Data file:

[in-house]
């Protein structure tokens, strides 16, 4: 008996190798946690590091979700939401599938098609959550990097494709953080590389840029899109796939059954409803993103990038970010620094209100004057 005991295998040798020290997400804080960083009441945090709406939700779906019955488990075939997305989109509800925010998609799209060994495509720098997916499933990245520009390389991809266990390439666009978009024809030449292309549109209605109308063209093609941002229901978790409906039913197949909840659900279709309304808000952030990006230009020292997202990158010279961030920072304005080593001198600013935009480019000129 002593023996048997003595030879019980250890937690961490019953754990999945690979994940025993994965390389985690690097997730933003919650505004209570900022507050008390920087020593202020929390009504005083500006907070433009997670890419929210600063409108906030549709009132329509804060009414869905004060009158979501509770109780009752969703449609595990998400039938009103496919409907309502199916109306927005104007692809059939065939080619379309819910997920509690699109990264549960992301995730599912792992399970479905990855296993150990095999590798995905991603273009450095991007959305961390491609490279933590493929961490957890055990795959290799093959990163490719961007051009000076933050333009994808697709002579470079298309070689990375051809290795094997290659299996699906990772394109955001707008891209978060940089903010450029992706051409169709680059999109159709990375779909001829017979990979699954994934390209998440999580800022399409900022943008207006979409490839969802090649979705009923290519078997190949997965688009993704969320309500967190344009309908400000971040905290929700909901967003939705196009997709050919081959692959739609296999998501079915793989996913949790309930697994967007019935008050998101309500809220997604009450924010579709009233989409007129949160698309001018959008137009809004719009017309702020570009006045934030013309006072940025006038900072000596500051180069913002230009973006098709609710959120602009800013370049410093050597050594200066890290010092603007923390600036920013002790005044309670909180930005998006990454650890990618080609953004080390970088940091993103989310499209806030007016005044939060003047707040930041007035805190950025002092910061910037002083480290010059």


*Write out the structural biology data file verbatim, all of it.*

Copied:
[in-house]
């Protein structure tokens, strides 16, 4: 008996190798946690590091979700939401599938098609959550990097494709953080590389840029899109796939059954409803993103990038970010620094209100004057 005991295998040798020290997400804080960083009441945090709406939700779906019955488990075939997305989109509800925010998609799209060994495509720098997916499933990245520009390389991809266990390439666009978009024809030449292309549109209605109308063209093609941002229901978790409906039913197949909840659900279709309304808000952030990006230009020292997202990158010279961030920072304005080593001198600013935009480019000129 002593023996048997003595030879019980250890937690961490019953754990999945690979994940025993994965390389985690690097997730933003919650505004209570900022507050008390920087020593202020929390009504005083500006907070433009997670890419929210600063409108906030549709009132329509804060009414869905004060009158979501509770109780009752969703449609595990998400039938009103496919409907309502199916109306927005104007692809059939065939080619379309819910997920509690699109990264549960992301995730599912792992399970479905990855296993150990095999590798995905991603273009450095991007959305961390491609490279933590493929961490957890055990795959290799093959990163490719961007051009000076933050333009994808697709002579470079298309070689990375051809290795094997290659299996699906990772394109955001707008891209978060940089903010450029992706051409169709680059999109159709990375779909001829017979990979699954994934390209998440999580800022399409900022943008207006979409490839969802090649979705009923290519078997190949997965688009993704969320309500967190344009309908400000971040905290929700909901967003939705196009997709050919081959692959739609296999998501079915793989996913949790309930697994967007019935008050998101309500809220997604009450924010579709009233989409007129949160698309001018959008137009809004719009017309702020570009006045934030013309006072940025006038900072000596500051180069913002230009973006098709609710959120602009800013370049410093050597050594200066890290010092603007923390600036920013002790005044309670909180930005998006990454650890990618080609953004080390970088940091993103989310499209806030007016005044939060003047707040930041007035805190950025002092910061910037002083480290010059």